NEW YORK (
Bank of America
on Wednesday was the loser among the largest U.S. financial names on Thursday, with shares declining 1% to close at $9.24.
The broad indexes ended with slight gains, after the National Association of Realtors reported that its pending home sales index rose by a smaller-than-expected 0.3% in September after falling 2.6% in August amid a decline in the Midwest by 5.8%. The consensus expectation among economists was for pending new home sales to rise 2.1% in September, according to Briefing.com. NAR chief economist Lawrence Yun said that "home contract activity remains at an elevated level in contrast with recent years, but currently appears to be bouncing around in a narrow range," meaning that "only minor movement is likely in near-term existing-home sales, but with positive underlying market fundamentals they should continue on an uptrend in 2013."
The Labor Department reported Thursday that initial jobless claims in the week ended Oct. 20 totaled 369,000, declining by 23,000 from the previous week's upwardly revised figure of 392,000. The four-week moving average was 368,000, an increase of 1,500 from the previous week's revised average of 366,500. Continuing unemployment claims for the week ended Oct. 13 were 3.254 million, a decrease of 2,000 from the prior week's upwardly revised level of 3.256 million.
Deutsche Bank analyst David Bianco wrote Thursday morning that following the broad market declines on Tuesday and Wednesday, investors were at "a fair
"Third quarter global deceleration has brought the worst earnings season since the recession," Bianco said, although "sales growth is actually respectable, given
foreign exchange headwinds, which should stop." According to the analyst, "on a current constituent basis (apples to apples), S&P 500 y/y sales growth should be 2-3%."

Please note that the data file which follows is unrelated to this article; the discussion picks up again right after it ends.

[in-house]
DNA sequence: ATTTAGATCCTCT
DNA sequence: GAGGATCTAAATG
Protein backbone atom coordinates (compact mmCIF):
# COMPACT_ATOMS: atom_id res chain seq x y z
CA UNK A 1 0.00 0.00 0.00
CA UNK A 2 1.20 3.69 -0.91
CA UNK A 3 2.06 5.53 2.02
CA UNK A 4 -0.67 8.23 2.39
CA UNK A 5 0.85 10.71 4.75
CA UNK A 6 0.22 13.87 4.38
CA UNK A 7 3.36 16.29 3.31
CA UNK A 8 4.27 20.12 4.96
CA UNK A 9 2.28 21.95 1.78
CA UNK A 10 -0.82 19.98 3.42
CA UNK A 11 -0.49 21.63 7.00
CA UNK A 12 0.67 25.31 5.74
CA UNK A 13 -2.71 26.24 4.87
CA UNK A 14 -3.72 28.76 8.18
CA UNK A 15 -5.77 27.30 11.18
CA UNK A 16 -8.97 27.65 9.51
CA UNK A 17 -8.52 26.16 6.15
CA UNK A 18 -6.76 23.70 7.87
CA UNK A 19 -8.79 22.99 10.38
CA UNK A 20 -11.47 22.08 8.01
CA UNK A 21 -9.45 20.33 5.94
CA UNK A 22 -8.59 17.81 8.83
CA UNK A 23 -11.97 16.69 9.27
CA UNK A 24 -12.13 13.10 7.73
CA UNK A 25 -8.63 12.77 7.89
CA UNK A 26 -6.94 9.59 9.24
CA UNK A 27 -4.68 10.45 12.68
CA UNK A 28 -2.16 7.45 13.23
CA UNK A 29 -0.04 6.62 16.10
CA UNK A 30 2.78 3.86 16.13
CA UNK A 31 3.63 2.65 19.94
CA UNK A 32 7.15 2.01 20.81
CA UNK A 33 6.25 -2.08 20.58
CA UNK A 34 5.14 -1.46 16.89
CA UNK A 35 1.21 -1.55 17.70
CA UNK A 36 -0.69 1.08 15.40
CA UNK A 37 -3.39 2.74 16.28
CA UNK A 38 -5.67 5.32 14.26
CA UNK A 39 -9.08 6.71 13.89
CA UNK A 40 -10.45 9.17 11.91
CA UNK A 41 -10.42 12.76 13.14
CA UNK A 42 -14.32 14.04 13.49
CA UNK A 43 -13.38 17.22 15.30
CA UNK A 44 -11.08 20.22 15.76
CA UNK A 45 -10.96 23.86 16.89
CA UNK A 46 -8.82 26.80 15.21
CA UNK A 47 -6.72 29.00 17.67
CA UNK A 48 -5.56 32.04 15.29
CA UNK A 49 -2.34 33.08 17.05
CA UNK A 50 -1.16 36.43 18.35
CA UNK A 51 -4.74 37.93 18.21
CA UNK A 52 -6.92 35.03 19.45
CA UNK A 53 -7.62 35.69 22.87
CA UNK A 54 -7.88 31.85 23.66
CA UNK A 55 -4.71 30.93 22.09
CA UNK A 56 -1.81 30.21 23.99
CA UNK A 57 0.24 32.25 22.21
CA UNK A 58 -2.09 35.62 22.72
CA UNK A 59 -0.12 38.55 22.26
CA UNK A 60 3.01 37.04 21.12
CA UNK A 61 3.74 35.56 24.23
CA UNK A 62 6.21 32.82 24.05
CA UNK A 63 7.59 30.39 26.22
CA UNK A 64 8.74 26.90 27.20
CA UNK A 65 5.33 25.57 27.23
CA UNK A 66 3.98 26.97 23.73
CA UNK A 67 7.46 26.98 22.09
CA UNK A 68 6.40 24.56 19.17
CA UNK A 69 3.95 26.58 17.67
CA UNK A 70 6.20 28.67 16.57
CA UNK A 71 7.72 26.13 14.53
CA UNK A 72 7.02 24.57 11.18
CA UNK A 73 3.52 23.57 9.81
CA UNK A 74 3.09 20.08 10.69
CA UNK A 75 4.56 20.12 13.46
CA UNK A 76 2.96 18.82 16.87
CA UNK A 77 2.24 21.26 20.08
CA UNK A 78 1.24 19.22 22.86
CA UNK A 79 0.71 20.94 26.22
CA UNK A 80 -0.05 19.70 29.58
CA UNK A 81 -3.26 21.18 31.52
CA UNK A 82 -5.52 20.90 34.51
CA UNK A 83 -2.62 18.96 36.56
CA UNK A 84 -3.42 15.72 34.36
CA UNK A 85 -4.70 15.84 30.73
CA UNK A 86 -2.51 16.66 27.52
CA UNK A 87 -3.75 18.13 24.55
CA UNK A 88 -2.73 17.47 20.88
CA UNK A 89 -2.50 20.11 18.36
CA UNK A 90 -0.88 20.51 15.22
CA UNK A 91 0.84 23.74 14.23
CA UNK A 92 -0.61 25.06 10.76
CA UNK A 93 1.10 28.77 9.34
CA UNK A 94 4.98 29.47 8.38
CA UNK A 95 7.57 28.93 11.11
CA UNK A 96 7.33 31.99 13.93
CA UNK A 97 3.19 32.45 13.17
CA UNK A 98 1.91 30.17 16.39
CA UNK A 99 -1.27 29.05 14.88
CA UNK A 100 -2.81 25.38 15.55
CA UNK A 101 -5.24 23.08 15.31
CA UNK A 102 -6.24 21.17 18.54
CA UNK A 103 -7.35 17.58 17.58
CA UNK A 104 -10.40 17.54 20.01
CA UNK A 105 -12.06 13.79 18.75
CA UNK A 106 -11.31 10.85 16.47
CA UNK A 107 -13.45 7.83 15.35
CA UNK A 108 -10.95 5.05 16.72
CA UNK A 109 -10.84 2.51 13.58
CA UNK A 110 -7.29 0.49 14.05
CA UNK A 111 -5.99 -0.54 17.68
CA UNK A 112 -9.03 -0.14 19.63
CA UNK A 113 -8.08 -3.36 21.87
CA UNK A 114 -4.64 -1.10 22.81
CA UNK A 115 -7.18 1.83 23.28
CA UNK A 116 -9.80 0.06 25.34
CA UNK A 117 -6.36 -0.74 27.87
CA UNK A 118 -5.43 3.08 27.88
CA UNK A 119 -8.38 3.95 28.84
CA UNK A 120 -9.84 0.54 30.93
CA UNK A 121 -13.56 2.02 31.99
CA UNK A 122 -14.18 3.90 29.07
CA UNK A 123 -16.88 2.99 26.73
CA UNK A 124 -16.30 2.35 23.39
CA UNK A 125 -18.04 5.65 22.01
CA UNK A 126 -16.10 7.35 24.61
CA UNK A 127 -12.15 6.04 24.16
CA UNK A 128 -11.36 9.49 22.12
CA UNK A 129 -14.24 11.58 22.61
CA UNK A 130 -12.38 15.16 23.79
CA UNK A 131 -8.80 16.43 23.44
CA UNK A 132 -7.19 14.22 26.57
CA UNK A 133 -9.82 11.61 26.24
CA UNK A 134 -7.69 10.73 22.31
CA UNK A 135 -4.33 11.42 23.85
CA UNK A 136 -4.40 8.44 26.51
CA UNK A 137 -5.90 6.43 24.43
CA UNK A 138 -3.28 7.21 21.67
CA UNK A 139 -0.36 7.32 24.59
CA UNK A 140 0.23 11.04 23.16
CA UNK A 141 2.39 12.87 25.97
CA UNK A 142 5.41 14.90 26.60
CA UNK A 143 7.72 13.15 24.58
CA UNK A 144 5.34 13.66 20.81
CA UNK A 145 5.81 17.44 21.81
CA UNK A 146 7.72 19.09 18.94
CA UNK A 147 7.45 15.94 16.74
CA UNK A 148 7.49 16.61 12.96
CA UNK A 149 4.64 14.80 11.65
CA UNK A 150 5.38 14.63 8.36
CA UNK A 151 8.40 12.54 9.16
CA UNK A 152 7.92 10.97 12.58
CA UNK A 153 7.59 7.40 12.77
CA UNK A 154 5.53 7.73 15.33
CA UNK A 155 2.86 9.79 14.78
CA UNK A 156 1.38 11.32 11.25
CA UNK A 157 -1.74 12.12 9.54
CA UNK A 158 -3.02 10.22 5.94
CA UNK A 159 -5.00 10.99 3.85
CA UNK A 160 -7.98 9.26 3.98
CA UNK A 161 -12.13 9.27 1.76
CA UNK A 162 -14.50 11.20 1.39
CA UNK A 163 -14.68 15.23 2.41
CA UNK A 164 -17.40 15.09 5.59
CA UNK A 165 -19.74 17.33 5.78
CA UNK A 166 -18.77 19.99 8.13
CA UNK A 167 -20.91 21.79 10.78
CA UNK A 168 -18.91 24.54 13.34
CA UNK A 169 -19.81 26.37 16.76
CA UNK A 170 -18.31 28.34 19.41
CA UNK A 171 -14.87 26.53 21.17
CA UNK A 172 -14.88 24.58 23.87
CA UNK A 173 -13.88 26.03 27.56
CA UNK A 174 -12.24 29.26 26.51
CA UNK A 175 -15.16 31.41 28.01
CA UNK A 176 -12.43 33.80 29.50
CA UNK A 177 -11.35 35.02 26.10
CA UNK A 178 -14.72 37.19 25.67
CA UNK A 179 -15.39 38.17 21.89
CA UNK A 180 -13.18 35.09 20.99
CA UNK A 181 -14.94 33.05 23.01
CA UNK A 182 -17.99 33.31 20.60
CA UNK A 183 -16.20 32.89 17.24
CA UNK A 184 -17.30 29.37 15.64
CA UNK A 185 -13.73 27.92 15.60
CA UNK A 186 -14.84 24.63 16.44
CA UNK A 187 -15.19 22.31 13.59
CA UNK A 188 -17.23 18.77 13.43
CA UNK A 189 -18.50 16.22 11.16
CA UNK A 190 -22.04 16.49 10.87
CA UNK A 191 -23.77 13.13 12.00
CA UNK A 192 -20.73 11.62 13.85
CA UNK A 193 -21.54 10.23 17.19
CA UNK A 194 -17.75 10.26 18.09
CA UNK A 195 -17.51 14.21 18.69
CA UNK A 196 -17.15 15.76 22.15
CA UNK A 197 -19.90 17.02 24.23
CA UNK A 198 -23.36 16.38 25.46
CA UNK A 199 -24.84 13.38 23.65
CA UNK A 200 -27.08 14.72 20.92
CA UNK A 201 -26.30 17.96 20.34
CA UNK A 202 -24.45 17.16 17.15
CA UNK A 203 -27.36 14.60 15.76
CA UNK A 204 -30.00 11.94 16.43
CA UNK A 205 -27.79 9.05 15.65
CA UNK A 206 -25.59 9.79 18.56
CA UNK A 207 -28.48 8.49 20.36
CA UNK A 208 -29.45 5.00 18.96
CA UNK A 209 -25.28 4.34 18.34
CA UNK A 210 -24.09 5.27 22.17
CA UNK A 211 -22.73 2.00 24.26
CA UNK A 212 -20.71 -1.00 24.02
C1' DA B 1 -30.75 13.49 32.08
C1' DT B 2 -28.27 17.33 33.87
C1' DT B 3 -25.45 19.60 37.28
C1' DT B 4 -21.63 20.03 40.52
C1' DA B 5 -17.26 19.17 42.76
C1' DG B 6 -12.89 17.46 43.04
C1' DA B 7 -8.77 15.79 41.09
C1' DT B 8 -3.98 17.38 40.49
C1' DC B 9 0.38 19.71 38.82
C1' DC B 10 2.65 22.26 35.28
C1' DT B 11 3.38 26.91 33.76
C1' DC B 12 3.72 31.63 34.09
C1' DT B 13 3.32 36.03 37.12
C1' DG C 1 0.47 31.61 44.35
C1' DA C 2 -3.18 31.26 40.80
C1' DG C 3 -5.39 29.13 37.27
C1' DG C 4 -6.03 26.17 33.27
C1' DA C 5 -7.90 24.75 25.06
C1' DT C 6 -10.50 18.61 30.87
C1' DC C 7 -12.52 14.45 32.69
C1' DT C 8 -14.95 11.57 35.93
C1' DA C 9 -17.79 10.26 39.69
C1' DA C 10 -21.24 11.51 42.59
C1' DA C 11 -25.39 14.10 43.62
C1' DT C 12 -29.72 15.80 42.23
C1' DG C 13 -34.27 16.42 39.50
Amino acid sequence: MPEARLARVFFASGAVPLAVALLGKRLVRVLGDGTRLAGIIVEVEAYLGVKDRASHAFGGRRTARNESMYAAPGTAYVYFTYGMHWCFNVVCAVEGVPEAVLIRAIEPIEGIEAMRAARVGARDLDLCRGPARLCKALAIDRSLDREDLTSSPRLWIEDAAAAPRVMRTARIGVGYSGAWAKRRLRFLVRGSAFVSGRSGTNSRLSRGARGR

Bianco also said that "Banks and Tech are our preferred high dividend growth plays," although "the concern about what is likely to be ongoing net interest margin compression at banks is valid. Unless loan growth significantly accelerates, it will be hard for banks without capital markets exposure to grow EPS next year.
KBW Bank Index
on Thursday rose 1% to close at 49.70, with all but four of the 24 index components rising for the session.
Bank of America
Bank of America's shares have now returned 67% year-to-date, following last year's 58% decline.
The shares trade for 0.7 times their reported Sept. 30 tangible book value of $13.48, and for 10 times the consensus 2013 earnings estimate of 96 cents a share, among analysts polled by Thomson Reuters.
Atlantic Equities analyst Richard Staite on Wednesday
to an "Overweight" rating from "Equal Weight," while raising his price target for the shares by 50% to $12.00.
"After several years of disappointment, we believe that BAC has turned a corner and will see stronger pre-provision profitability in 2013," Staite said, "helped by lower costs and a strengthening housing market." Pre-provision earnings refer to earnings before a bank's quarterly provision for loan losses. At this point in the credit cycle, many banks are adding little to reserves each quarter, in order to "release" reserves to more appropriate levels as loan quality improves. This can distort earnings upward. Of course, if a bank sells nonperforming loans, it can also see a spike in one quarter's provision for reserves, which also distorts earnings.
State also said that Bank of America's net interest margin "trends look better than peers and capital ratios have improved significantly, making a capital return in 2013 a real possibility."
Over the coming year, Staite expects Bank of America "to shed the $10bn in abnormal costs associated with servicing delinquent mortgages," as the housing market continues to recover, and that the bank may settle "some" of its mortgage putback demands, "thus removing an overhang."
"We have assumed a one off $6bn charge that we include in our book value calculations," he said."
Interested in more on Bank of America? See TheStreet Ratings' report card for this stock.
Written by Philip van Doorn in Jupiter, Fla.
Philip W. van Doorn is a member of TheStreet's banking and finance team, commenting on industry and regulatory trends. He previously served as the senior analyst for TheStreet.com Ratings, responsible for assigning financial strength ratings to banks and savings and loan institutions. Mr. van Doorn previously served as a loan operations officer at Riverside National Bank in Fort Pierce, Fla., and as a credit analyst at the Federal Home Loan Bank of New York, where he monitored banks in New York, New Jersey and Puerto Rico. Mr. van Doorn has additional experience in the mutual fund and computer software industries. He holds a bachelor of science in business administration from Long Island University.